With catch rule under scrutiny, third-step concept merits consideration

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Three years ago, in the aftermath of #DezCaughtIt, a sense emerged that the league would make meaningful changes to the catch rule. The league didn’t.

Now, a strong feeling of inevitability has emerged that some sort of substantive change will be made to the catch rule. So what should the change be?

The problems arise not from the first two elements of the catch rule (possess the ball plus two feet or body part on the ground) but from the third element, which contemplates having the ball for a certain period of time before a catch has occurred. Without the third element, a player who has the ball for a nanosecond before being hit legally by a defensive player and losing possession would be deemed to have caught the ball and fumbled it.

The third element has traditionally been subjective. Previously, the third element required the player to have the ball long enough to perform an act common to the game. More recently, the third element was changed to require the player to have the ball long enough to clearly become a runner. These are both subjective tests, not conducive to slow-motion, frame-by-frame replay review.

There’s another possibility, an objective way to complete the catch and to permit the process to be reviewed reliably and consistently by replay. It’s the concept of taking an extra step after getting two feet down. We suggested a new catch rule based on taking a third step in 2015, and the concept (notwithstanding our support for it) gained some traction.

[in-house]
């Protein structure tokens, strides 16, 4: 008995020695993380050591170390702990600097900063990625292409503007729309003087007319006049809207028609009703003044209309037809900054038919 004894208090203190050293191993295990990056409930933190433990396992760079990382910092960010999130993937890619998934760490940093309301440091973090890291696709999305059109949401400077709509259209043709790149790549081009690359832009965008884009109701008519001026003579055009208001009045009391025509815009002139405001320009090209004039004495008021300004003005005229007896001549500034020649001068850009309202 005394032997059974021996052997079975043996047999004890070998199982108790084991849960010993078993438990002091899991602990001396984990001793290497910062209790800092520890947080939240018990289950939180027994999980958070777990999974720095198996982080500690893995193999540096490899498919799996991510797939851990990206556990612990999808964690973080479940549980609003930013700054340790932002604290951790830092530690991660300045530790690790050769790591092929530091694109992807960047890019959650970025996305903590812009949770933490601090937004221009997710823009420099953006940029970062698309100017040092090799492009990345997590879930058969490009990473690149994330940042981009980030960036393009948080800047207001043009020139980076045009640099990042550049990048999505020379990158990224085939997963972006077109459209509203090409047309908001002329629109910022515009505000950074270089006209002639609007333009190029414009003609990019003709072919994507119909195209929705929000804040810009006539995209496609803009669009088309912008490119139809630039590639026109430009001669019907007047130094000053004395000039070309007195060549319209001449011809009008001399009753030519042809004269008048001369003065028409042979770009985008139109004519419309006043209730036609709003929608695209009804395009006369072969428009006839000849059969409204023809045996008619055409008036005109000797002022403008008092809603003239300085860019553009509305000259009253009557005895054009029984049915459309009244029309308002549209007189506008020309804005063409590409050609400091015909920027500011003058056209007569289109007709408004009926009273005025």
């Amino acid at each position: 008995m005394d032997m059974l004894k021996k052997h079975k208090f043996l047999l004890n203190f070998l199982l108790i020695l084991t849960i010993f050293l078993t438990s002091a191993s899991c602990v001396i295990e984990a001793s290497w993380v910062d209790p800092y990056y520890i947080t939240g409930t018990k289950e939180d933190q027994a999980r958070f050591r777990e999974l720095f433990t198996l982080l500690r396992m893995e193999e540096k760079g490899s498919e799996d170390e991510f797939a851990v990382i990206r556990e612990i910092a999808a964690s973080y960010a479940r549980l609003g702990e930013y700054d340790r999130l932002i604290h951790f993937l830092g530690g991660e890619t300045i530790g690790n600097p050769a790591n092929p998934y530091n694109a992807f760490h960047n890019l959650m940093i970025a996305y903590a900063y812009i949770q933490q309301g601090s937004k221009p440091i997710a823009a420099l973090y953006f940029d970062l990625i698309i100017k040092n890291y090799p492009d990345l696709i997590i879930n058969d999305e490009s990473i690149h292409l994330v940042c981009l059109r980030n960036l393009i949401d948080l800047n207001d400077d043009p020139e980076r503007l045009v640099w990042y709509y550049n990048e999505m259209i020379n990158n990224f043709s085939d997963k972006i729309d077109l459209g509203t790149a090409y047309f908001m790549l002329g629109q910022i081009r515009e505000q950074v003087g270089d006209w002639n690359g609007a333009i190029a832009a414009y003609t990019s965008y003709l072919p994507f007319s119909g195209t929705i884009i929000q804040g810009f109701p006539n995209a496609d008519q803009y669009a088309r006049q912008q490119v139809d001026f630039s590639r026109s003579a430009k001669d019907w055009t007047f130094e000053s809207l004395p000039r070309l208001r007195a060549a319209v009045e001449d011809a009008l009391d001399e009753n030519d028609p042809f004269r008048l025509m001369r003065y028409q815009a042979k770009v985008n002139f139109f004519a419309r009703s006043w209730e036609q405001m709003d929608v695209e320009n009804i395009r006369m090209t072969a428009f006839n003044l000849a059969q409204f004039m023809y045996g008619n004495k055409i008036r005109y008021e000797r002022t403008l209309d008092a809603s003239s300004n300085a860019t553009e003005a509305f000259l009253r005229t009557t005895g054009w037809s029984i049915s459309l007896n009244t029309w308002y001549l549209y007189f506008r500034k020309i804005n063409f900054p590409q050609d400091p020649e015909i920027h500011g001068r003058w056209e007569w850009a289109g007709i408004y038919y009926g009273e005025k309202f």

With the league meetings approaching quickly, it could be gaining traction again. And it could end up on the table next week, whether formally proposed by the Competition Committee or not. Ultimately, the owners can make any rule changes they want to make, regardless of whether enough members of the Competition Committee sign off on it.

The goal is (or should be) to devise a rule that meshes with the reasonable expectations of all stakeholders (owners, coaches, executives, players, media, and fans) regarding what a catch is, and what a catch isn’t. But it’s not enough to codify a know-it-when-you-see-it rule; there must be a standard that can be fairly and consistently applied.